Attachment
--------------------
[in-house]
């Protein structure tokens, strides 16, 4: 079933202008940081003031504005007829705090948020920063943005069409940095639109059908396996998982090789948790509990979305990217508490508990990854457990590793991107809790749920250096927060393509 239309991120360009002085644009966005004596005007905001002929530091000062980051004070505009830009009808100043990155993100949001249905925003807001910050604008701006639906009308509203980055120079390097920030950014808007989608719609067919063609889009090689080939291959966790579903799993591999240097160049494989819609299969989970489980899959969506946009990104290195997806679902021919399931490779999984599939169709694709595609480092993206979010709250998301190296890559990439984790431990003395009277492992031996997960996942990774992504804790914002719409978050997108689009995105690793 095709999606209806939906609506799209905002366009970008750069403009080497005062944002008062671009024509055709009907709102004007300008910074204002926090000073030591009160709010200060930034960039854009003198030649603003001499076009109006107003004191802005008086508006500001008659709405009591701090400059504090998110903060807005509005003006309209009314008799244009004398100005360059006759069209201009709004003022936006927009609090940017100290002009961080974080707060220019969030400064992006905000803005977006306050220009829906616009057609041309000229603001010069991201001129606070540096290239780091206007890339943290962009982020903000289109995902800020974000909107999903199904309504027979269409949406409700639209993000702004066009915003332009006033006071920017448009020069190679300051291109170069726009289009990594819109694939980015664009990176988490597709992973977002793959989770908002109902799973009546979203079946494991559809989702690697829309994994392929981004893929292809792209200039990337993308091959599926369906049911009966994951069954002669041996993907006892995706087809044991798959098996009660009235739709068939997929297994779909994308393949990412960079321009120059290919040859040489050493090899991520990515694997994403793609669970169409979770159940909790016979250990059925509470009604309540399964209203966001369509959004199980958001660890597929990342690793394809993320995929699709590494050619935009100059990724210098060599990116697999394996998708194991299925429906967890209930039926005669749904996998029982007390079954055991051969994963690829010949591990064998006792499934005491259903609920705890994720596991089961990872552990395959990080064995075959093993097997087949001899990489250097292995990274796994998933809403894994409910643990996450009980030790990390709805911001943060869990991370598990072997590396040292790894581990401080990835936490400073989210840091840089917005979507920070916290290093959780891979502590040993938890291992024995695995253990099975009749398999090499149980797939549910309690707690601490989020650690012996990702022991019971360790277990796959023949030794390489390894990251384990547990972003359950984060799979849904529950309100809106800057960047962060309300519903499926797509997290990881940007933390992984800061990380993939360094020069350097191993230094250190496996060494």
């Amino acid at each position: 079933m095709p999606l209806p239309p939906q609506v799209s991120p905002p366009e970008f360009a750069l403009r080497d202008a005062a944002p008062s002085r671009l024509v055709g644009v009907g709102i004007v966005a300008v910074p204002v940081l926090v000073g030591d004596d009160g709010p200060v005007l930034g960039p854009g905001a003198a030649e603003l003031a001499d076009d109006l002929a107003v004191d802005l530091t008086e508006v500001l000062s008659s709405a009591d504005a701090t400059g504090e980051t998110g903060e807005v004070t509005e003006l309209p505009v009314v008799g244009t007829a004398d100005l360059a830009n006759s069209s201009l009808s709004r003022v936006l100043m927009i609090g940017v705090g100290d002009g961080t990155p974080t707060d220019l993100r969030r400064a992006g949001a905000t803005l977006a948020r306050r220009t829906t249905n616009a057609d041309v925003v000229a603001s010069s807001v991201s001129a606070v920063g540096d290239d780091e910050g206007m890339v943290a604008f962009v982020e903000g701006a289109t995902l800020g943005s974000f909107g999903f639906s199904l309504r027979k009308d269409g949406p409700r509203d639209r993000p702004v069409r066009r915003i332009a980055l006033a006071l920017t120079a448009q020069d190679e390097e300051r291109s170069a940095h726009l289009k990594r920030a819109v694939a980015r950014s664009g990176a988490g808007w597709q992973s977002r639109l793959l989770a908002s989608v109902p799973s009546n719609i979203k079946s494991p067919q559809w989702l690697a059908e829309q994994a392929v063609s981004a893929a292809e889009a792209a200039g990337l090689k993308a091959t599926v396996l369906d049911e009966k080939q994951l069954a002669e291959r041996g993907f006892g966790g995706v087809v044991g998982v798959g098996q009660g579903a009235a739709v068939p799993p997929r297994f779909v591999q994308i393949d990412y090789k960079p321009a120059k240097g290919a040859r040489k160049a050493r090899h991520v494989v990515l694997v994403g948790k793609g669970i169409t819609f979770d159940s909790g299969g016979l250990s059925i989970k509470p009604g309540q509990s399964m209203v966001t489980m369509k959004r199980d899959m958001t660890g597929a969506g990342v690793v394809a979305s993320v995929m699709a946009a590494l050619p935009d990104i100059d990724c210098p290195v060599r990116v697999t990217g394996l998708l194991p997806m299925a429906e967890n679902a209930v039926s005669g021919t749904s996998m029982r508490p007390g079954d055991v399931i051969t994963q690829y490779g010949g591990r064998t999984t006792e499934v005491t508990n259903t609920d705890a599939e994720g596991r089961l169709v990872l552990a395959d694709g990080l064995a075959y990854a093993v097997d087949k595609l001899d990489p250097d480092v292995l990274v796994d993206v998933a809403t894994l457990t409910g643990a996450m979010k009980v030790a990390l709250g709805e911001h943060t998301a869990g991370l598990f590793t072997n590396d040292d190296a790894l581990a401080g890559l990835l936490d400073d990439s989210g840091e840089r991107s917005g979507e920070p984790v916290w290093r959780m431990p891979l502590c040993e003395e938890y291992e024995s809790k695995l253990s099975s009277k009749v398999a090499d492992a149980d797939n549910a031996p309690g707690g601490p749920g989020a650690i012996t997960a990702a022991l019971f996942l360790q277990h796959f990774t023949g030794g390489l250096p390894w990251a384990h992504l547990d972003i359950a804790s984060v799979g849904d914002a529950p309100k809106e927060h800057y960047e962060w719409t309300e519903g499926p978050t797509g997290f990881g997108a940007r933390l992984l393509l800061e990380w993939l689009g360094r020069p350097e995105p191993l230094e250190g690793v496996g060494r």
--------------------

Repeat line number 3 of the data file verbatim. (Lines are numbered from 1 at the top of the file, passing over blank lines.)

């Amino acid at each position: 079933m095709p999606l209806p239309p939906q609506v799209s991120p905002p366009e970008f360009a750069l403009r080497d202008a005062a944002p008062s002085r671009l024509v055709g644009v009907g709102i004007v966005a300008v910074p204002v940081l926090v000073g030591d004596d009160g709010p200060v005007l930034g960039p854009g905001a003198a030649e603003l003031a001499d076009d109006l002929a107003v004191d802005l530091t008086e508006v500001l000062s008659s709405a009591d504005a701090t400059g504090e980051t998110g903060e807005v004070t509005e003006l309209p505009v009314v008799g244009t007829a004398d100005l360059a830009n006759s069209s201009l009808s709004r003022v936006l100043m927009i609090g940017v705090g100290d002009g961080t990155p974080t707060d220019l993100r969030r400064a992006g949001a905000t803005l977006a948020r306050r220009t829906t249905n616009a057609d041309v925003v000229a603001s010069s807001v991201s001129a606070v920063g540096d290239d780091e910050g206007m890339v943290a604008f962009v982020e903000g701006a289109t995902l800020g943005s974000f909107g999903f639906s199904l309504r027979k009308d269409g949406p409700r509203d639209r993000p702004v069409r066009r915003i332009a980055l006033a006071l920017t120079a448009q020069d190679e390097e300051r291109s170069a940095h726009l289009k990594r920030a819109v694939a980015r950014s664009g990176a988490g808007w597709q992973s977002r639109l793959l989770a908002s989608v109902p799973s009546n719609i979203k079946s494991p067919q559809w989702l690697a059908e829309q994994a392929v063609s981004a893929a292809e889009a792209a200039g990337l090689k993308a091959t599926v396996l369906d049911e009966k080939q994951l069954a002669e291959r041996g993907f006892g966790g995706v087809v044991g998982v798959g098996q009660g579903a009235a739709v068939p799993p997929r297994f779909v591999q994308i393949d990412y090789k960079p321009a120059k240097g290919a040859r040489k160049a050493r090899h991520v494989v990515l694997v994403g948790k793609g669970i169409t819609f979770d159940s909790g299969g016979l250990s059925i989970k509470p009604g309540q509990s399964m209203v966001t489980m369509k959004r199980d899959m958001t660890g597929a969506g990342v690793v394809a979305s993320v995929m699709a946009a590494l050619p935009d990104i100059d990724c210098p290195v060599r990116v697999t990217g394996l998708l194991p997806m299925a429906e967890n679902a209930v039926s005669g021919t749904s996998m029982r508490p007390g079954d055991v399931i051969t994963q690829y490779g010949g591990r064998t999984t006792e499934v005491t508990n259903t609920d705890a599939e994720g596991r089961l169709v990872l552990a395959d694709g990080l064995a075959y990854a093993v097997d087949k595609l001899d990489p250097d480092v292995l990274v796994d993206v998933a809403t894994l457990t409910g643990a996450m979010k009980v030790a990390l709250g709805e911001h943060t998301a869990g991370l598990f590793t072997n590396d040292d190296a790894l581990a401080g890559l990835l936490d400073d990439s989210g840091e840089r991107s917005g979507e920070p984790v916290w290093r959780m431990p891979l502590c040993e003395e938890y291992e024995s809790k695995l253990s099975s009277k009749v398999a090499d492992a149980d797939n549910a031996p309690g707690g601490p749920g989020a650690i012996t997960a990702a022991l019971f996942l360790q277990h796959f990774t023949g030794g390489l250096p390894w990251a384990h992504l547990d972003i359950a804790s984060v799979g849904d914002a529950p309100k809106e927060h800057y960047e962060w719409t309300e519903g499926p978050t797509g997290f990881g997108a940007r933390l992984l393509l800061e990380w993939l689009g360094r020069p350097e995105p191993l230094e250190g690793v496996g060494r």